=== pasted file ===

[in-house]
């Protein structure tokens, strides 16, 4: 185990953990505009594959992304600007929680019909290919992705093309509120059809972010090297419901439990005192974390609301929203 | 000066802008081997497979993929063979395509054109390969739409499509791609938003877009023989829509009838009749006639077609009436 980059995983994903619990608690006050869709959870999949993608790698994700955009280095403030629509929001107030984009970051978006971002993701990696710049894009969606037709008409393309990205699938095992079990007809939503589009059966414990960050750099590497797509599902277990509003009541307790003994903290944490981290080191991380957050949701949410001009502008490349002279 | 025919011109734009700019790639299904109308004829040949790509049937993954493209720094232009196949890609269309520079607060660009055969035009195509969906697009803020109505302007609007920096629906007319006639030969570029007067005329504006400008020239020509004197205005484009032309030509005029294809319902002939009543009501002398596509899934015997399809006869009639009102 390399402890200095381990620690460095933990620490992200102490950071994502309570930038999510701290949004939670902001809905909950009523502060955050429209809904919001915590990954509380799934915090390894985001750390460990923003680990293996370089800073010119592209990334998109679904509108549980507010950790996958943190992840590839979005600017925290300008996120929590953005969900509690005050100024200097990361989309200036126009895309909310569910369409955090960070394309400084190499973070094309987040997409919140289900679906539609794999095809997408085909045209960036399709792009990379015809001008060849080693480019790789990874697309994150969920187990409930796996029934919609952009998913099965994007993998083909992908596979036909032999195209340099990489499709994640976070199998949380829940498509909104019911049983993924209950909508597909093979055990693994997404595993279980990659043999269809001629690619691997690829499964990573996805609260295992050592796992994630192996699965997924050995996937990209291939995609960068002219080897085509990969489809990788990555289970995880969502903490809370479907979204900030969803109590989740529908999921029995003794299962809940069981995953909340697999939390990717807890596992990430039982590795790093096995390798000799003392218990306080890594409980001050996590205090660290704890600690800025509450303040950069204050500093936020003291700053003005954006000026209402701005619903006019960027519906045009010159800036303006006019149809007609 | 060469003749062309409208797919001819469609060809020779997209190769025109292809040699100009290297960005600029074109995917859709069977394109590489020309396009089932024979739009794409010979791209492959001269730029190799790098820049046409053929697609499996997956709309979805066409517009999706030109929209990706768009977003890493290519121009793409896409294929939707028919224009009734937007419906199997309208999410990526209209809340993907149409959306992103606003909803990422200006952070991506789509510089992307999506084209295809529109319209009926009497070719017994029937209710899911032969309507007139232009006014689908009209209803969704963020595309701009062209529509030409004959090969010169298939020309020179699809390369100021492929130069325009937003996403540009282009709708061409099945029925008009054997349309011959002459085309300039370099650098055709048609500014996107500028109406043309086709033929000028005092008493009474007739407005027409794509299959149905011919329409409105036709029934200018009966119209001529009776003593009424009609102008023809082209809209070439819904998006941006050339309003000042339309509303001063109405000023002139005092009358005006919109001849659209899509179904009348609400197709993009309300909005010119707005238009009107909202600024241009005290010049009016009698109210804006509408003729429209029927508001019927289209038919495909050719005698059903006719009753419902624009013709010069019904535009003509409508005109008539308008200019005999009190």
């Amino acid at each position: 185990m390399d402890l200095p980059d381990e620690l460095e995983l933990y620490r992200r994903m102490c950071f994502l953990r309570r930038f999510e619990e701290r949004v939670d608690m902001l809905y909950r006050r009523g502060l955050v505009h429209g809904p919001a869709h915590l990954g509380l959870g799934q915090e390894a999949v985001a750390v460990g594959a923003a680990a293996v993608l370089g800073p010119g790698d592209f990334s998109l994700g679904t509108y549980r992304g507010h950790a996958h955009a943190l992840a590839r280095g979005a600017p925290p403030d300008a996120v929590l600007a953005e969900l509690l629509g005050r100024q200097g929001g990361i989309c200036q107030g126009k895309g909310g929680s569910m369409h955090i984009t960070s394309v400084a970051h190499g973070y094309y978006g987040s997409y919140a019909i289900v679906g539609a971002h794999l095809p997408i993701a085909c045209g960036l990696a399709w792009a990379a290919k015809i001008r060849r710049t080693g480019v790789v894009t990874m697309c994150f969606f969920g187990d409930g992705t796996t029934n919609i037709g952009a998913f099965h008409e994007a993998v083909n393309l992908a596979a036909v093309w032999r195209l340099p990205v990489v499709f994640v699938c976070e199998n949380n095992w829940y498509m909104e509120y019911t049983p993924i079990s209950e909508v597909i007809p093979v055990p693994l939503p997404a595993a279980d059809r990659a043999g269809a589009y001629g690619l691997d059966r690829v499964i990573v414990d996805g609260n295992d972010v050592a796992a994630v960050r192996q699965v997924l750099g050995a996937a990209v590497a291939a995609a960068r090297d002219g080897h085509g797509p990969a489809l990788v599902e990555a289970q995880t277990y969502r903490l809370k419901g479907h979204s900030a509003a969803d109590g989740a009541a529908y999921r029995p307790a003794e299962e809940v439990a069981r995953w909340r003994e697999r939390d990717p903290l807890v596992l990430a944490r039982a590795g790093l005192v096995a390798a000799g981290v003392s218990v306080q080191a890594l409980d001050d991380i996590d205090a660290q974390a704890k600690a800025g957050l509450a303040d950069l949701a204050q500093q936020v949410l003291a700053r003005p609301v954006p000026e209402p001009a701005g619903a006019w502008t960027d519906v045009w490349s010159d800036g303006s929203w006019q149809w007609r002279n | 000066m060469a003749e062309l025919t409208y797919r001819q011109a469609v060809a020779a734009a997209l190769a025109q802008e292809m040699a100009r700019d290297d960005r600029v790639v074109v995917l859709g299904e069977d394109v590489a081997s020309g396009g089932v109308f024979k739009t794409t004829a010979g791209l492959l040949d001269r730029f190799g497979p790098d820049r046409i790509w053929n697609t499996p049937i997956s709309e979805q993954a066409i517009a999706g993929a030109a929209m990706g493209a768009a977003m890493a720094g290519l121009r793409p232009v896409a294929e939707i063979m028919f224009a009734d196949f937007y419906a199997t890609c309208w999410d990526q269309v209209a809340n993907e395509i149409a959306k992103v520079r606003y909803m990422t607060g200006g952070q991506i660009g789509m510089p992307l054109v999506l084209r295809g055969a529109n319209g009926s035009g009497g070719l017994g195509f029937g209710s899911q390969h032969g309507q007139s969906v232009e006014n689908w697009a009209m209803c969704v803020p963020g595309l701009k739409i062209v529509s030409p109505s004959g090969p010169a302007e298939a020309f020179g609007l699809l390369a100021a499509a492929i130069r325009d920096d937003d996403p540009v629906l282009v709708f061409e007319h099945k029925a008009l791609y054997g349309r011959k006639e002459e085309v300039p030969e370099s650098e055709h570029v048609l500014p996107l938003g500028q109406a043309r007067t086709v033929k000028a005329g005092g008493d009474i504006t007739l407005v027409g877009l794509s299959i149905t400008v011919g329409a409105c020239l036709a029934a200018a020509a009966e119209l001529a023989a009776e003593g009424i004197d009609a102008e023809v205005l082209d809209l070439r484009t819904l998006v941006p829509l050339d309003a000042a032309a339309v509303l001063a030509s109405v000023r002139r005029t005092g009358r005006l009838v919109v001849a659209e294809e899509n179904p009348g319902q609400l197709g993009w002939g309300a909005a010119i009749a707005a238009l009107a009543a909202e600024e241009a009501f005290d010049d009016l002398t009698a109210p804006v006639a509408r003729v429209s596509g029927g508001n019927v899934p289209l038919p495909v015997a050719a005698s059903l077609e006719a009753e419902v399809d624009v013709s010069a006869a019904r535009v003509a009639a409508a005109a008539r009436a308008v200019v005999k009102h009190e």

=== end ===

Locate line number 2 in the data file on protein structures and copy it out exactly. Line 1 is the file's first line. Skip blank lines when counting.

């Protein structure tokens, strides 16, 4: 185990953990505009594959992304600007929680019909290919992705093309509120059809972010090297419901439990005192974390609301929203 | 000066802008081997497979993929063979395509054109390969739409499509791609938003877009023989829509009838009749006639077609009436 980059995983994903619990608690006050869709959870999949993608790698994700955009280095403030629509929001107030984009970051978006971002993701990696710049894009969606037709008409393309990205699938095992079990007809939503589009059966414990960050750099590497797509599902277990509003009541307790003994903290944490981290080191991380957050949701949410001009502008490349002279 | 025919011109734009700019790639299904109308004829040949790509049937993954493209720094232009196949890609269309520079607060660009055969035009195509969906697009803020109505302007609007920096629906007319006639030969570029007067005329504006400008020239020509004197205005484009032309030509005029294809319902002939009543009501002398596509899934015997399809006869009639009102 390399402890200095381990620690460095933990620490992200102490950071994502309570930038999510701290949004939670902001809905909950009523502060955050429209809904919001915590990954509380799934915090390894985001750390460990923003680990293996370089800073010119592209990334998109679904509108549980507010950790996958943190992840590839979005600017925290300008996120929590953005969900509690005050100024200097990361989309200036126009895309909310569910369409955090960070394309400084190499973070094309987040997409919140289900679906539609794999095809997408085909045209960036399709792009990379015809001008060849080693480019790789990874697309994150969920187990409930796996029934919609952009998913099965994007993998083909992908596979036909032999195209340099990489499709994640976070199998949380829940498509909104019911049983993924209950909508597909093979055990693994997404595993279980990659043999269809001629690619691997690829499964990573996805609260295992050592796992994630192996699965997924050995996937990209291939995609960068002219080897085509990969489809990788990555289970995880969502903490809370479907979204900030969803109590989740529908999921029995003794299962809940069981995953909340697999939390990717807890596992990430039982590795790093096995390798000799003392218990306080890594409980001050996590205090660290704890600690800025509450303040950069204050500093936020003291700053003005954006000026209402701005619903006019960027519906045009010159800036303006006019149809007609 | 060469003749062309409208797919001819469609060809020779997209190769025109292809040699100009290297960005600029074109995917859709069977394109590489020309396009089932024979739009794409010979791209492959001269730029190799790098820049046409053929697609499996997956709309979805066409517009999706030109929209990706768009977003890493290519121009793409896409294929939707028919224009009734937007419906199997309208999410990526209209809340993907149409959306992103606003909803990422200006952070991506789509510089992307999506084209295809529109319209009926009497070719017994029937209710899911032969309507007139232009006014689908009209209803969704963020595309701009062209529509030409004959090969010169298939020309020179699809390369100021492929130069325009937003996403540009282009709708061409099945029925008009054997349309011959002459085309300039370099650098055709048609500014996107500028109406043309086709033929000028005092008493009474007739407005027409794509299959149905011919329409409105036709029934200018009966119209001529009776003593009424009609102008023809082209809209070439819904998006941006050339309003000042339309509303001063109405000023002139005092009358005006919109001849659209899509179904009348609400197709993009309300909005010119707005238009009107909202600024241009005290010049009016009698109210804006509408003729429209029927508001019927289209038919495909050719005698059903006719009753419902624009013709010069019904535009003509409508005109008539308008200019005999009190």